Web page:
Previous recordings put Vornhagen either in new age or distinctly straight-ahead jazz settings, and they've been highly representative of his music at those times, as is this effort. But now he's thrown all his cards down on the table and called everyone's bluff -- and he's holding a straight jazz flush. This is his finest hour on CD, a great mix of standards, three vocal classics typically reminiscent of Chet Baker, and the sweet but muscular tenor sax sound that Vornhagen has now massaged to near perfection. With support from Michigan masters like pianist Gary Schunk, bassist Paul Keller and drummer Randy Marsh, Vornhagen really hits his stride. Help mostly from the quite competent trumpeter Paul Finkbeiner, and Jimmy Cook on one track, gives the leader an edge on most other tenor-trumpet tandems -- their compatibility is undeniable. The middle of the program features the boppin' "Crazeology," with Cook brimming and bubbling over, the very cool Wayne Shorter piece "El Toro," and the Weldon Irvine funk dumpling "Mr. Clean," featuring the leader on a rambling soprano sax and Schunk on organ; all set a vibrant tone for their diverse approach within modern jazz. Vornhagen plays a smooth tenor, influenced by the bop greats of the past -- Griffin, Gordon, Rollins, etc. He can also rip it up on baritone and alto as well. His outstanding flute work on Dexter Gordon's "Soy Califa" is done in a different key than the original. The best cut, a Vornhagen/Keller original "Mulligan Man" has Vornhagen on tenor, not bari, as you might expect. It's a hard-swinging midtempo number that speaks to the '50s heyday as if it were happening right now. On alto for the bossa-informed "Speak Low," we find Vornhagen a bit more forceful and exuberant, slightly atypical of this cool school grad. An easy "Silver's Serenade," with Schunk back on the organ, caps this near-74-minute program of pure jazz delight. The hard work, long hours, endless gigs and touring have paid off for Ann Arbor's Paul Vornhagen, resulting in this solid representation of his talents. He's capable of so much, it's hard to envision where the future will lead; likely it will be as enjoyable, professional, and swinging as this excellent set of mainstream jazz, played for the people from the heart.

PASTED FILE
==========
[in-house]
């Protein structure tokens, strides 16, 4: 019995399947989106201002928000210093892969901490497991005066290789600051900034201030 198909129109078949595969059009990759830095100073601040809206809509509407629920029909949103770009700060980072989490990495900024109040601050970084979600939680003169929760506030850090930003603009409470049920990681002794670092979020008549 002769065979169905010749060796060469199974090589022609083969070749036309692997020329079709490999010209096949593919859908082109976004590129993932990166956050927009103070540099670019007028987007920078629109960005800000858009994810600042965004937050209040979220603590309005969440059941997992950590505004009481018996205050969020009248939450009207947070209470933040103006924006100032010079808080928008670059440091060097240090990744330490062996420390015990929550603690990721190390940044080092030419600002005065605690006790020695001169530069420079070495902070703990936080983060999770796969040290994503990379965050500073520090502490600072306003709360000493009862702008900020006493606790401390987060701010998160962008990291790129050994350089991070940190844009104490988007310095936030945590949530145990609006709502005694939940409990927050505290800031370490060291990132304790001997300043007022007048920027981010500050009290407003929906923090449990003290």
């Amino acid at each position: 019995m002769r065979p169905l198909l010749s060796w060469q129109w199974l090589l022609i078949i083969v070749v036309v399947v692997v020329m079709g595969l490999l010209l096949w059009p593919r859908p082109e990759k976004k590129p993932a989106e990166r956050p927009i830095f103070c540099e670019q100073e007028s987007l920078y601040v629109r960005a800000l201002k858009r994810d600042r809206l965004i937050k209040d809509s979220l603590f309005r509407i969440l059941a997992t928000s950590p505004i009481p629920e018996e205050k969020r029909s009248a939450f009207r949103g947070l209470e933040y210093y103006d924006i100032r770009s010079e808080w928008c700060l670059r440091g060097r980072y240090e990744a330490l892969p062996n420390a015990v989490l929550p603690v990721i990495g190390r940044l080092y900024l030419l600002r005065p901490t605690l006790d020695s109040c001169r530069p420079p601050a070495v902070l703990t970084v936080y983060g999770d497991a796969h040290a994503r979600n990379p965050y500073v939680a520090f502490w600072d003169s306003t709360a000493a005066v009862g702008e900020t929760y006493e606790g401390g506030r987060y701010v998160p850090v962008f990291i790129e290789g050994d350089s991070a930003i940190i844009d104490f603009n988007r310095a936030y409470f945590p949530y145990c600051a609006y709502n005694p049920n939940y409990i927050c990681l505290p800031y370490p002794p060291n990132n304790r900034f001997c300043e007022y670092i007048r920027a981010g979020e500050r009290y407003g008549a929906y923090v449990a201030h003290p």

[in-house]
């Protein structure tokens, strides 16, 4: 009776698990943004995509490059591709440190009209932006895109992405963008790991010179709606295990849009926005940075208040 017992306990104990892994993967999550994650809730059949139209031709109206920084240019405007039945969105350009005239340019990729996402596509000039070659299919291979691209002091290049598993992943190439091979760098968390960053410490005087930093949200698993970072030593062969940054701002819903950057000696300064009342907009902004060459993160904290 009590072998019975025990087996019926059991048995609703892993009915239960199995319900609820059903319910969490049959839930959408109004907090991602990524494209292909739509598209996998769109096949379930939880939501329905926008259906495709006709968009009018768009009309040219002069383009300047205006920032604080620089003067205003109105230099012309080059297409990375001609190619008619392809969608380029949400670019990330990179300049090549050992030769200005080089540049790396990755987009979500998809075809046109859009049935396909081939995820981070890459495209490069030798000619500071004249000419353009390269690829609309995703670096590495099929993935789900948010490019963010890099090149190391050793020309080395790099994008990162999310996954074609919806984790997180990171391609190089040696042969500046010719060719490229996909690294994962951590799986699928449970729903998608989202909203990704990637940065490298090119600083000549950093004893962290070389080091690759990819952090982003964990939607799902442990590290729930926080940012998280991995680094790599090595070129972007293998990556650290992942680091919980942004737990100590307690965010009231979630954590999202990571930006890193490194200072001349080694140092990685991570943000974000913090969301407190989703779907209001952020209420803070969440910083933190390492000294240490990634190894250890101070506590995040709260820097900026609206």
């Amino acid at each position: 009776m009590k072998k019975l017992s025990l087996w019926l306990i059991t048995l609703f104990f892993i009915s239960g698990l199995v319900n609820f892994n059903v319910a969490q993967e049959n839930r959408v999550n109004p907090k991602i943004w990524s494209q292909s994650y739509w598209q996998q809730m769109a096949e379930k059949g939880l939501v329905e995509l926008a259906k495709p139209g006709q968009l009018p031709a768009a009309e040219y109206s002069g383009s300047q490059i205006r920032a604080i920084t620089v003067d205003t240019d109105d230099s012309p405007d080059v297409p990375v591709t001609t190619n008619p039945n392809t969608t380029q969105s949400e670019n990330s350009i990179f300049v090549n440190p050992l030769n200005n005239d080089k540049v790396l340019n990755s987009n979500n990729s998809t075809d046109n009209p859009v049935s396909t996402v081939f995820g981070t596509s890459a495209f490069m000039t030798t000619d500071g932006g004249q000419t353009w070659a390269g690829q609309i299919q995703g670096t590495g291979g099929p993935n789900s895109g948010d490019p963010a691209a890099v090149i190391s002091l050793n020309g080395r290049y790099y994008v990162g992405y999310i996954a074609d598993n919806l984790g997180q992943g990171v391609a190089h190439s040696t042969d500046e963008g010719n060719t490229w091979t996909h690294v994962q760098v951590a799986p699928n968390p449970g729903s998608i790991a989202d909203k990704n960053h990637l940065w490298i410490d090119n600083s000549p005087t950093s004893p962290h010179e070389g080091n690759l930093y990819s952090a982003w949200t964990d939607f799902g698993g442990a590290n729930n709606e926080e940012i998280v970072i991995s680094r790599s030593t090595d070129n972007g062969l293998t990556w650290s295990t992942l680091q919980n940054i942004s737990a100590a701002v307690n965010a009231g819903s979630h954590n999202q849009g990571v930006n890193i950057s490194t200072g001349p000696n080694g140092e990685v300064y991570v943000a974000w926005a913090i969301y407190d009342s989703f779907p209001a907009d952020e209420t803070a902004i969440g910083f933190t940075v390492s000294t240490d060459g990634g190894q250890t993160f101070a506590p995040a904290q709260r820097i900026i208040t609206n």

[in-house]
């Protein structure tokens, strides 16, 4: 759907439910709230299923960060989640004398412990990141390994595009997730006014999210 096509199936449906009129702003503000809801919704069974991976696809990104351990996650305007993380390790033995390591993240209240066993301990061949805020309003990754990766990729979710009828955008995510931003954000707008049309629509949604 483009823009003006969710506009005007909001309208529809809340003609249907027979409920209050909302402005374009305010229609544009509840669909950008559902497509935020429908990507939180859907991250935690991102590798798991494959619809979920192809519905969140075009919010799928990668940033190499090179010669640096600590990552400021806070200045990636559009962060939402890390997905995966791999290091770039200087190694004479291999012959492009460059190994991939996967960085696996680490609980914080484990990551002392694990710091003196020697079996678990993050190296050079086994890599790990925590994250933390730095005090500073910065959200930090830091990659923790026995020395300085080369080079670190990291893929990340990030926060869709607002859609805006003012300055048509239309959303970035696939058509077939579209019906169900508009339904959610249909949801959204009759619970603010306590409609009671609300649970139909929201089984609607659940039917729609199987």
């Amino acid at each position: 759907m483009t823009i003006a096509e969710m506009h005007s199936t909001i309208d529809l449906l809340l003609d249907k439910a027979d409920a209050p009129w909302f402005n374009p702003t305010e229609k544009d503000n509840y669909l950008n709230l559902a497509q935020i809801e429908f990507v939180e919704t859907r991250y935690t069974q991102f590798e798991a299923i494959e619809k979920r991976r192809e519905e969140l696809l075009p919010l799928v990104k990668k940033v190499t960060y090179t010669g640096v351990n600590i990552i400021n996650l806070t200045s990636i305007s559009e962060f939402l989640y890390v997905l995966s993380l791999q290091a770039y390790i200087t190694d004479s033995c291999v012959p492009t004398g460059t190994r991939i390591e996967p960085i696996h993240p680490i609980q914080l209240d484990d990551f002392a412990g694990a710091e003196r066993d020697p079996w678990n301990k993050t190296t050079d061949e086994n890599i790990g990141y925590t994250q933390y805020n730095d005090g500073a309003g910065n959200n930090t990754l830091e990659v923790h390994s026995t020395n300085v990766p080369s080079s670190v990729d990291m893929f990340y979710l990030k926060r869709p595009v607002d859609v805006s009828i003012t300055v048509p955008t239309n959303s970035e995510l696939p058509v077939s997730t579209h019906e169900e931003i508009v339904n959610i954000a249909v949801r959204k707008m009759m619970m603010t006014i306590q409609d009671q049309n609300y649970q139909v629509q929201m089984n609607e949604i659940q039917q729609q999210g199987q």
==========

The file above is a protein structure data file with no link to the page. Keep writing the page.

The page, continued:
AllMusic Review by Michael G. Nastos